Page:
> patent pool companies that have little to lose, to do their fighting
> for them. Say, is that legal for a monopoly to do? To use their power
> and assets to gang up on the competition and make it impossible to
> The EU patent decision will play a role in what happens to free and
> open source software's ability to compete. It's very odd to me that
> governments, many of which have announced that they intend to switch
> to GNU/Linux, don't connect the dots and comprehend that there is a
> connection between having that choice and patent decisions they make.
> It does seem that there was a measure of confusion in the minds of
> those voting, and that at least some thought they were voting to
> curtail software patents. Perhaps they should read this
> article,"Why Europe Should Be Wary of Software Patents," by Brian
> Kahin, who is a visiting professor in the School of Information, Ford
> School of Public Policy, and Department of Communication Studies, at
> the University of Michigan. He was formerly Senior Policy Analyst at
> the White House Office of Science and Technology Policy where he was
> responsible for the intellectual property and digital economy issues:
> "Large companies amass portfolios for strategic purposes:
> cross-licensing, blocking, deterrence, and revenue generation. . .
> .While patents facilitate niche entry by small companies, patent
> portfolios disadvantage small companies seeking to enter markets
> for complex products. They have little to trade, but they need a
> lot of licences. But how many, and from whom? As Robert Barr of
> Cisco testified at a FTC roundtable: 'There are too many patents to
> be able to even locate which ones are problematic. I used to say
> only IBM does clearance ... but IBM tells me even they don't do
> clearance searches anymore.' . . .
> "As last month's Managing Intellectual Property interview with
> Marshall Phelps, the architect of IBM's licensing programme, shows,
> Microsoft wants to start earning returns from its massive
> portfolio. After all, why shouldn't users pay innovators? Why
> shouldn't today's developers pay tribute to the R&D investments of
> the past 20 years? Why should European developers, small, medium,
> open source, or otherwise, get a free ride on Microsoft and IBM?
> "This might be a reasonable argument if developers actually learned
> anything from these massive portfolios, but from most accounts
> nobody reads software patents. Programmers don't use reference
> manuals, patents are not written to convey knowledge beyond the
> bare minimum needed to fulfil legal requirements, and lawyers
> advise against reading patents because of the risk of wilful
> infringement. . . .
> "According to an AIPLA economic report, when the amount in a
> controversy is under $1 million the average cost per side is half a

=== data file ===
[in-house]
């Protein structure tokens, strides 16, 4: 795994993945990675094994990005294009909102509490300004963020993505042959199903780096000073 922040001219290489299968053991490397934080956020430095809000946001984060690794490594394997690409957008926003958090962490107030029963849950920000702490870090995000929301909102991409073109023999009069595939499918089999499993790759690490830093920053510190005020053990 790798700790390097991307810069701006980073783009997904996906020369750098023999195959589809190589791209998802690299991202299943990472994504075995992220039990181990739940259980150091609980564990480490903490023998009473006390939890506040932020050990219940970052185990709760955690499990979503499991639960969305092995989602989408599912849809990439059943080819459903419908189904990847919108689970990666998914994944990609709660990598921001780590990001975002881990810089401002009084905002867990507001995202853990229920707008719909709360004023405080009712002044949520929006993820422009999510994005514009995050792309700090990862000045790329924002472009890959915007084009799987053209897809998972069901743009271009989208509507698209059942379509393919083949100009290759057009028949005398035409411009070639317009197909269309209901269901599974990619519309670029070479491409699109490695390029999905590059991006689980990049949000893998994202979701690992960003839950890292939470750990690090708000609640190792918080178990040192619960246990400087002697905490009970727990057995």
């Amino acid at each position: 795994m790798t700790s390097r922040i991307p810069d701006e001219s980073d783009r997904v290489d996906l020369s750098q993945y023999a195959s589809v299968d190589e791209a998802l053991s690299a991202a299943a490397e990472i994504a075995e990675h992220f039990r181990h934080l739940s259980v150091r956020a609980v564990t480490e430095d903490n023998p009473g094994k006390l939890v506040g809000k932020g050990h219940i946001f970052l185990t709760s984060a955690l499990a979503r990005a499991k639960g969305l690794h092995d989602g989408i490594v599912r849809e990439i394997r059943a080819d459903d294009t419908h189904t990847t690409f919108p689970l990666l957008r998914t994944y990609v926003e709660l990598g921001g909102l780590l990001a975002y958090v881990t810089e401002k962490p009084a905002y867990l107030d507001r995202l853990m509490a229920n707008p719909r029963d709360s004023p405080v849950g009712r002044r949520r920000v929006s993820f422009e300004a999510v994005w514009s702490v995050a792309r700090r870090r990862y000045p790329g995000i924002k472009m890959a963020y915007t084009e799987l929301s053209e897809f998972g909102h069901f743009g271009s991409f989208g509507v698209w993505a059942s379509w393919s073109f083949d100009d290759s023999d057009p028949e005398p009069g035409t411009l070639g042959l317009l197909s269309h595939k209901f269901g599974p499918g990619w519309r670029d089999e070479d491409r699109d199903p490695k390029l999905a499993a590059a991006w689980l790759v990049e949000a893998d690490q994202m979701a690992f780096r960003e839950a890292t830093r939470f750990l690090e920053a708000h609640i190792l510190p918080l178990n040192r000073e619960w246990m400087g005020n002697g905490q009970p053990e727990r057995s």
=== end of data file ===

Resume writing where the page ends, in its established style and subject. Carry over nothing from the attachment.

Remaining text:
> million (2003), not including staff time and opportunity costs.
> Licence fees of $10,000 look pretty good compared to the costs of
> contesting patents.
> "On the other hand, licence fees of $10,000 or even $100 kill the
> open source model of software distribution."
> So, that's the game. Remember all the criticism of Linus which SCO
> heaped on him for saying he didn't do patent searches? Now you know
> the rest of the story. Nobody does them.
> Many of you may be planning to attend LinuxTag next week. If so,
> perhaps you may be interested in the following information from Jan
> Wildeboer, which he asked me to relay to you:
> Next week the LinuxTag will take place, Europe's biggest Linux
> event. Software patents will be a major theme, of course, now that
> we may have to face complete patentability
> Many people will wear the following T-Shirt:
> FFII (http://www.ffii.org), mySQL, FSF-Europe etc. will hold a
> demonstration against software patents in Europe at Thursday, 24.
> June starting at 6:00 pm.
> We will have 10 "programmers in chains" - they will wear prisoners
> costumes with patent numbers on them. This is meant to ... inform
> of what is about to happen.
> More information here: http://kwiki.ffii.org/DemoKarlsruhe04En
> Banners here: http://dhcp42.de/ltag/index2.html
> Media contact: jw at domainfactory.de
> You may also find this FFII press release of interest, because it
> also indicates that the deal isn't yet firm, and that there are
> efforts to reinstate the amendments that were dropped in May:
> "It is not yet certain that the Irish Presidency has secured a real
> majority. To re-instate amendments in the European parliament
> requires absolute majorities. This is achievable: many of the
> amendments did achieve this level of support in the first reading.
> But some of the votes are likely to be very close."
> The press release says that it was Germany that did not stand firm, by
> the way, and was instrumental in getting the draft compromise passed.
> Visible links
> 37. http://www.osnews.com/story.php?news_id=7442&page=1
> 38. http://www.vrijschrift.nl/Members/arend/Fajardo-Lopez-Law-Office_Preliminary-Report_on_17-18thMay_EU-Council.pdf
> 39. http://www.motherjones.com/news/feature/1998/01/burstein.html
> 40. http://www.activewin.com/interviews/microsoft/36.shtml
> 41. http://www.si.umich.edu/~kahin/mip.html
> 42. http://swpat.ffii.org/
> 43. http://dhcp42.de/ltag/index.html
> 44. http://www.ffii.org/
> 45. http://kwiki.ffii.org/DemoKarlsruhe04En
> 46. http://dhcp42.de/ltag/index2.html
> 47. http://swpat.ffii.org/log/04/cons0518/index.en.html